Yokota couple: Meeting a ‘miracle’

Abductee's parents hope encounter won't be politicized

by Reiji Yoshida and Mizuho Aoki

Staff Writers

The parents of Megumi Yokota, who was abducted by North Korean agents in 1977, said Monday their dramatic meeting in Mongolia last week with her 26-year-old granddaughter was “like a miracle” and they were also very happy to see her 10-month-old baby, both for the first time.

Shigeru and Sakie Yokota said, however, that they have no idea if their emotional meeting with their granddaughter, Kim Eun Gyong, will have any political impact on Tokyo-Pyongyang relations.

“It was just a meeting of an ordinary grandfather and grandmother” with their granddaughter, Sakie Yokota, 78, told reporters at their Kawasaki home.

“We really don’t know (if and how) it will be used politically,” she said, adding she just hopes the meeting will offer hope for the relatives of other abductees.

During their March 10-14 stay in Ulan Bator, the Yokotas met Kim Eum Gyong and her baby daughter, who appeared healthy and weighed 11 kg.

Kim Eun Gyong was born to Megumi Yokota and Kim Young Nam, who reportedly married her in Pyongyang after he was abducted from South Korea. He didn’t participate in the meeting in the Mongolian capital, the Yokotas said.

The couple said they have been worried about conditions in North Korea, but to their relief it appeared their granddaughter and her baby are leading a happy life in Pyongyang.

“(Kim) cooked lunch for us. It tasted very good. . . . We talked about lots of things. I’m now very happy with our decision to go” meet her, Shigeru Yokota, 81, said.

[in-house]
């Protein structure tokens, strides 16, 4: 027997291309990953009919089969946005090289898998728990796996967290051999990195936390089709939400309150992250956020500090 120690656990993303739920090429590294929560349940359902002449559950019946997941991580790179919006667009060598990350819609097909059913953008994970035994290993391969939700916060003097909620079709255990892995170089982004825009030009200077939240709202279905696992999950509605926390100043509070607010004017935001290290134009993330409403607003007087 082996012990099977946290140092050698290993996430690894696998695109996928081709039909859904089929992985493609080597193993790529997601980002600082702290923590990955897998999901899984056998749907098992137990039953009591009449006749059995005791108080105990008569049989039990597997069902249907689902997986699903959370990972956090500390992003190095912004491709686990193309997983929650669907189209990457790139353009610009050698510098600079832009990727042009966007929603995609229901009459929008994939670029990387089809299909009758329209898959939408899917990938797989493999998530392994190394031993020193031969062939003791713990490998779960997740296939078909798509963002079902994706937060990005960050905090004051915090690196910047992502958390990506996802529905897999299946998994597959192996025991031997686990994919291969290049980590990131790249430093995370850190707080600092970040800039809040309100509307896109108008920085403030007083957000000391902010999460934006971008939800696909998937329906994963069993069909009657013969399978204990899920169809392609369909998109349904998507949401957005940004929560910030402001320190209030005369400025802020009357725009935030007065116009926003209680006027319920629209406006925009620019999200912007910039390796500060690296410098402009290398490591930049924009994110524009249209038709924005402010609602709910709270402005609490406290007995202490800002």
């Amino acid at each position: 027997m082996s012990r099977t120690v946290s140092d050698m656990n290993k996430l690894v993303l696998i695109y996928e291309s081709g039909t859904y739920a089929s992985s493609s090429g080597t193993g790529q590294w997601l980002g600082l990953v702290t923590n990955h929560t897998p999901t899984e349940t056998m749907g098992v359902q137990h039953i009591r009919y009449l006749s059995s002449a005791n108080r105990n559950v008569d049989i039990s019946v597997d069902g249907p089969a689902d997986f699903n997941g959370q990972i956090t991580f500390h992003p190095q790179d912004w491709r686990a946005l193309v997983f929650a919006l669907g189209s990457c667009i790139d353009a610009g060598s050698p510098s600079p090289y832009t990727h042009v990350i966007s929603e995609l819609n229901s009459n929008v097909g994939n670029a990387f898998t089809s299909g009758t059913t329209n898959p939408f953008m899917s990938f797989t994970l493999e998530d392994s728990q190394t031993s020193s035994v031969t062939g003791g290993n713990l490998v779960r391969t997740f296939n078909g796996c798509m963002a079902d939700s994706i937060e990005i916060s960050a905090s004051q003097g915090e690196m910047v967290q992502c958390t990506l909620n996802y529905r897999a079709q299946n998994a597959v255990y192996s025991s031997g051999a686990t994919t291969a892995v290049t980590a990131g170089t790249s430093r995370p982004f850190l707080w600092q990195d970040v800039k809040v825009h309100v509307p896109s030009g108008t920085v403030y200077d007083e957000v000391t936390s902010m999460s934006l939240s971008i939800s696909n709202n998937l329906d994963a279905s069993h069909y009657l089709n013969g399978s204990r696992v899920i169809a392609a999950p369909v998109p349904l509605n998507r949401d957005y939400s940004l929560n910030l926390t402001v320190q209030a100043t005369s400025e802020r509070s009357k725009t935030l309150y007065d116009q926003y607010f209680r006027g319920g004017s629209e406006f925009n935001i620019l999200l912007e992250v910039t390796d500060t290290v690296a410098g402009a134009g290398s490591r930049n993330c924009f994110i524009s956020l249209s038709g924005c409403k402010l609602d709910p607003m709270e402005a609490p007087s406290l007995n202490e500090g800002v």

The Yokotas have long been at the head of a campaign waged by relatives of abductees to demand official action to get their loved ones returned to Japan.

Megumi Yokota was 13 when she was kidnapped to Pyongyang in 1977.

Her parents were reluctant to visit their granddaughter in North Korea, fearing Pyongyang would turn such a trip into a political show to bring the abduction issue to a close. The North claims no abductees remain alive, although relatives in Japan believe otherwise.

Pyongyang has claimed that Megumi Yokota had an unstable mental condition and killed herself in 1994. But a DNA test conducted in Japan on bone ash provided by North Korea turned out not to match hers.

Sakie Yokota said that during their stay in Ulan Bator, the couple didn’t ask about their daughter’s alleged death because they didn’t want to talk about topics “that might involve some difficult political issues,” adding they still believe their daughter is alive somewhere in North Korea.

Shigeru Yokota said that even if Kim Eun Gyong had information about Megumi, “I don’t think she was able to talk about it.”

Sakie Yokota said she and her husband decided to meet their granddaughter this time because the meeting was arranged outside of North Korea and they wished to see her while they are still in good health, given their advanced age.